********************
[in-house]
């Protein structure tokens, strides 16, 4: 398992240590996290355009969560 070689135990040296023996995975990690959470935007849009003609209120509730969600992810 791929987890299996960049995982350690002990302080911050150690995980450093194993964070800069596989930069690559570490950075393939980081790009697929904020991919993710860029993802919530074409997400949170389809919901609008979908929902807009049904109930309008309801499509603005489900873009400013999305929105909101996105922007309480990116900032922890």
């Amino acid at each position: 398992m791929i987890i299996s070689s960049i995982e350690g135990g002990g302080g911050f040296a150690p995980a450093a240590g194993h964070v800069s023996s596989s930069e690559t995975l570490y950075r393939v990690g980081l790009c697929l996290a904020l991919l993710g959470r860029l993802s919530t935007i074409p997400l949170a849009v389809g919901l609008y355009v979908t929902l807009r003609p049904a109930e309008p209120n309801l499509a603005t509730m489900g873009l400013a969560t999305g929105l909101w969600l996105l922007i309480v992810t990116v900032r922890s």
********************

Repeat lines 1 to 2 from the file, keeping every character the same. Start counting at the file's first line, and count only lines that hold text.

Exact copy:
[in-house]
């Protein structure tokens, strides 16, 4: 398992240590996290355009969560 070689135990040296023996995975990690959470935007849009003609209120509730969600992810 791929987890299996960049995982350690002990302080911050150690995980450093194993964070800069596989930069690559570490950075393939980081790009697929904020991919993710860029993802919530074409997400949170389809919901609008979908929902807009049904109930309008309801499509603005489900873009400013999305929105909101996105922007309480990116900032922890």